The Colgate Scene
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People on the go
Love of the land
by Rebecca CostelloLast spring, Charles Ray '44 lamented the rain that slowed planting on his farm overlooking the Wabash Valley. His time was well spent, though -- tarring shed roofs. Whatever the activity, Ray seems to view it as an act of creation, something from which to take satisfaction.
Ray grows corn and soybeans on about half of the 500 acres west of Terre Haute, Indiana once owned by his grandfather, and he raises Angus cattle on the pastures. "My sons Charles and Tony help me once in a while, but otherwise I do it all myself," he says proudly.
Nestled on the property are seven neatly chinked 19th-century log cabins, original pioneer structures that Ray rescued from deterioration, moved and reassembled himself. In the process he became a master of pioneer skills. "The logs were handhewn by the early settlers to this area," he says. For each roof, he split his own red oak shingles -- 2,400 of them. "They're hard to find. The logs have to be two foot in diameter." Several of the cabins, which include dwellings, a tavern, blacksmith shop and loom room, are authentically furnished. "I do have three of them rented as residences now." He has hosted groups of schoolchildren to show what homes were like back then.
Ray also taught himself fire-weld blacksmithing. His creations include latches and fireplace tools as well as artistic candelabras and an intricate headboard.
Even as a Colgate student, Ray was close to the earth, as a geology major and a wrestler. "I won the IM championship for the 155 pound class."
Fifty-odd years since he carved his initials on a table at the Colgate Inn, Ray reflects that an art class with Professor Krakusen planted a seed in a talent that didn't bear fruit until ten years ago. When winter provided some free time, Ray began painting again -- portraits of his family as well as Appalachian landscapes and scenes from his farm. In a stunning portrait of his wife, Dorothy -- they've been married 54 years -- her scarf appears to float on a breeze. His work has won him several Merit Awards in the Wabash Valley Art Guild's annual exhibition.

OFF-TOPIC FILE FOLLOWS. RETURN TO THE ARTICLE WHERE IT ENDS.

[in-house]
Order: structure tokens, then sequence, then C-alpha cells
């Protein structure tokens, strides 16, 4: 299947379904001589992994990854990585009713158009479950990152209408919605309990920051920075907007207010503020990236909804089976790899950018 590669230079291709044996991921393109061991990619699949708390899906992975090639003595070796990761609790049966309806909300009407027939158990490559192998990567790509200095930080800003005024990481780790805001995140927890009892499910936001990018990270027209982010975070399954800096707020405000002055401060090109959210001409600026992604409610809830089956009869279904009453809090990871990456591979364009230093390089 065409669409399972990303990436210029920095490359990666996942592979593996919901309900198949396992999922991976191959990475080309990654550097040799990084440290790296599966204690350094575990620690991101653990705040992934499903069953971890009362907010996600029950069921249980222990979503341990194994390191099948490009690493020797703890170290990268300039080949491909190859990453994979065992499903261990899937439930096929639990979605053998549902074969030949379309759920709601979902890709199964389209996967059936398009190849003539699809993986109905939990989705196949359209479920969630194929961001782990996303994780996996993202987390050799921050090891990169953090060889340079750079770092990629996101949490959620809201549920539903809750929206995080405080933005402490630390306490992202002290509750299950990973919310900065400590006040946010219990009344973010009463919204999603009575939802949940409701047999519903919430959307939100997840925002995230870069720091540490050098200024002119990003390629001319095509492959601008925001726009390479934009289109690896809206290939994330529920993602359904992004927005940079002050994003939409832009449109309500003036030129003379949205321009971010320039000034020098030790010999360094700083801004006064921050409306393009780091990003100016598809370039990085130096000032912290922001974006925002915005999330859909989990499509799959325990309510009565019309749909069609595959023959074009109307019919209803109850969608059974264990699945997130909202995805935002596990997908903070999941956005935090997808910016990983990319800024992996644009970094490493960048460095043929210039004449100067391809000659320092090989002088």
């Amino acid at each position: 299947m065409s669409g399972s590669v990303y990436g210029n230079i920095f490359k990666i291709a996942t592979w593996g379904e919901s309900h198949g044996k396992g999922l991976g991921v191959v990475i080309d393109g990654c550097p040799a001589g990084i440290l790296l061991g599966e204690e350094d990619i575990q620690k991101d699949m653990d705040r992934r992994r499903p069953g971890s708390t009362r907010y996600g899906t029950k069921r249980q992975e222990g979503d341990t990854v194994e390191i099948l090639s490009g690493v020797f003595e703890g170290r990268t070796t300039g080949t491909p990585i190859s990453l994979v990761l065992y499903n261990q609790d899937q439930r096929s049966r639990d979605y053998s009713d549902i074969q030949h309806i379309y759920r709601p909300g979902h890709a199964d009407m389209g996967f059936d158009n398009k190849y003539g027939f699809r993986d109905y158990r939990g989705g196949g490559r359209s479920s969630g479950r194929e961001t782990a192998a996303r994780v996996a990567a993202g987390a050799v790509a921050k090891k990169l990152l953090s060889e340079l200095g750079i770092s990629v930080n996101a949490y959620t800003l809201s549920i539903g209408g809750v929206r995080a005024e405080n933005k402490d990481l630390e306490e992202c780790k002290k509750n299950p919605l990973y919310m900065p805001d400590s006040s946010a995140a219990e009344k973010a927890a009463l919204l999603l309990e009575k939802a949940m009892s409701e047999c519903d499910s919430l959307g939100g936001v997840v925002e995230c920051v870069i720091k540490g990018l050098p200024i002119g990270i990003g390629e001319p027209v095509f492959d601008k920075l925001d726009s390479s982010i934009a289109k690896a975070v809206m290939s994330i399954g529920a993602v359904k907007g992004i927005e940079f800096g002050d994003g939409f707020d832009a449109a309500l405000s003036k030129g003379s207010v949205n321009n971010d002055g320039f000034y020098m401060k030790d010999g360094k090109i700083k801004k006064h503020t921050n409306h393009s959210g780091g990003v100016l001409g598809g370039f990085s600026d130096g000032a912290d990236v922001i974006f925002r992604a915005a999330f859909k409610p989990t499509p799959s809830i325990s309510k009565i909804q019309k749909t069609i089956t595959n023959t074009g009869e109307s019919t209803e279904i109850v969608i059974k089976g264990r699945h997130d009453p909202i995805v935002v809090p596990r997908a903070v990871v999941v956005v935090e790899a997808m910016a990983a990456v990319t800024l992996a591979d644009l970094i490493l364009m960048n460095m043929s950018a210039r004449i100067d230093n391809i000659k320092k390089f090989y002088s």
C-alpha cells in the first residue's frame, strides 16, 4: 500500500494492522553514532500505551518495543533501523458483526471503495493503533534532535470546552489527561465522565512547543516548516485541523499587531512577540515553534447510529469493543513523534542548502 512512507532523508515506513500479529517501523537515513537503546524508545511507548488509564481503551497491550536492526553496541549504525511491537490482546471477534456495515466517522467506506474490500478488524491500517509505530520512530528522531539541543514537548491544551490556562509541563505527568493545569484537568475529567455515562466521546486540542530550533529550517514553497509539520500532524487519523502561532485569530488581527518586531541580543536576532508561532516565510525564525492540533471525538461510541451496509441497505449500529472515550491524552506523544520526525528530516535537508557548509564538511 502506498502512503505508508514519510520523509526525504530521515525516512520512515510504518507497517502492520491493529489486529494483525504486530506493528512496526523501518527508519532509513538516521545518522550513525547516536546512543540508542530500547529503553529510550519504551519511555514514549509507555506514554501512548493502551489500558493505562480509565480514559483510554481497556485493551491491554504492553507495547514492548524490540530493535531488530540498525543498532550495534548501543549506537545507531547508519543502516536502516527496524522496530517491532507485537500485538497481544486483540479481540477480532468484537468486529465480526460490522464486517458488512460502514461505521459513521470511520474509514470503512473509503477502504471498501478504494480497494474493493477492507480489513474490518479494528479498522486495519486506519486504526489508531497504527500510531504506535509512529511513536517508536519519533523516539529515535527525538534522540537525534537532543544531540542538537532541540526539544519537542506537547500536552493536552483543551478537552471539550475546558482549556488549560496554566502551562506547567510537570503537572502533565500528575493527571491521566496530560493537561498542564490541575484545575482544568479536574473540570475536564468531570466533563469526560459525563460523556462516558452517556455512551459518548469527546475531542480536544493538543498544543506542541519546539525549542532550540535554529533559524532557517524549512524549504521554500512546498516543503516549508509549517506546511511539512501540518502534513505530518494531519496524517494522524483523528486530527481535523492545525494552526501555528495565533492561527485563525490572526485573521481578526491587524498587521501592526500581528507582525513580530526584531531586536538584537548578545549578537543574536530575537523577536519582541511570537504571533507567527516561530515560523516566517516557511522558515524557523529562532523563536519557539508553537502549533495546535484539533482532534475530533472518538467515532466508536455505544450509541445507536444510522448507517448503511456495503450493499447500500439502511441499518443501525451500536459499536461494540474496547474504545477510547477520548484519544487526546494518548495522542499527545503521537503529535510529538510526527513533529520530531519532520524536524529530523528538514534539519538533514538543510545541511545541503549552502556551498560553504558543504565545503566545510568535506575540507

"Next I'd like to paint horses," he reflects. His Arabian, appaloosa and two quarter horses would be perfect models.
Charlie Ray hasn't done much painting in the past few years -- the farm, of course, takes precedence. "I do it for the love of the land. Even if I just break even I'm happy."
As the world shrinks . . .
Over lunch with David Hale '84 of the Colgate treasurer's office, Fred Blaicher '61 lamented the competition for good employees to staff regional offices of his publishing company, Construction Data Corporation, which tracks construction projects around the country by telephone.
"Why don't you set up shop in Hamilton?" Hale asked.
Twenty years ago, when Blaicher's business was based on personal calls in the offices of his contacts, the Hamilton site would have been too remote. But today, the telephone and computer have eliminated the need to travel.
So six months ago, Construction Data added Hamilton, NY, to its list of regional offices in other metropolises such as Boston, Raleigh, Austin, Denver, Vero Beach and the Princeton suburb of Lawrenceville.
"In Princeton there was Squibb on one side, Merrill Lynch on another, and Bloomberg's opening a new operation next door. In that kind of market, finding good employees was the problem," said Blaicher.